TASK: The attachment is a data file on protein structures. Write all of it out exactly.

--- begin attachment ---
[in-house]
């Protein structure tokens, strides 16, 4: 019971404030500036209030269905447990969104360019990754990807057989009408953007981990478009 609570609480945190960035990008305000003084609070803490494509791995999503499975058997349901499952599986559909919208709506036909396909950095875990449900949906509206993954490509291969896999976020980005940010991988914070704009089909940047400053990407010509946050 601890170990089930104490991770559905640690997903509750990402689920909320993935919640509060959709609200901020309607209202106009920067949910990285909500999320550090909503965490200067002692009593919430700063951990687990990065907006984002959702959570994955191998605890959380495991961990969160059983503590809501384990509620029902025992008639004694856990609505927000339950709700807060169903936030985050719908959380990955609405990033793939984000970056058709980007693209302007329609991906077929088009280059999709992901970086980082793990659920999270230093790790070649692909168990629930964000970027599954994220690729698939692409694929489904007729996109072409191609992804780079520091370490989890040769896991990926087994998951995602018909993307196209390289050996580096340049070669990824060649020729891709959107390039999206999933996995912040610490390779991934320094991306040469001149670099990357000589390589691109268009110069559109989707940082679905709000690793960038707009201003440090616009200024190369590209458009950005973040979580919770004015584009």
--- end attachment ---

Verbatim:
[in-house]
């Protein structure tokens, strides 16, 4: 019971404030500036209030269905447990969104360019990754990807057989009408953007981990478009 609570609480945190960035990008305000003084609070803490494509791995999503499975058997349901499952599986559909919208709506036909396909950095875990449900949906509206993954490509291969896999976020980005940010991988914070704009089909940047400053990407010509946050 601890170990089930104490991770559905640690997903509750990402689920909320993935919640509060959709609200901020309607209202106009920067949910990285909500999320550090909503965490200067002692009593919430700063951990687990990065907006984002959702959570994955191998605890959380495991961990969160059983503590809501384990509620029902025992008639004694856990609505927000339950709700807060169903936030985050719908959380990955609405990033793939984000970056058709980007693209302007329609991906077929088009280059999709992901970086980082793990659920999270230093790790070649692909168990629930964000970027599954994220690729698939692409694929489904007729996109072409191609992804780079520091370490989890040769896991990926087994998951995602018909993307196209390289050996580096340049070669990824060649020729891709959107390039999206999933996995912040610490390779991934320094991306040469001149670099990357000589390589691109268009110069559109989707940082679905709000690793960038707009201003440090616009200024190369590209458009950005973040979580919770004015584009």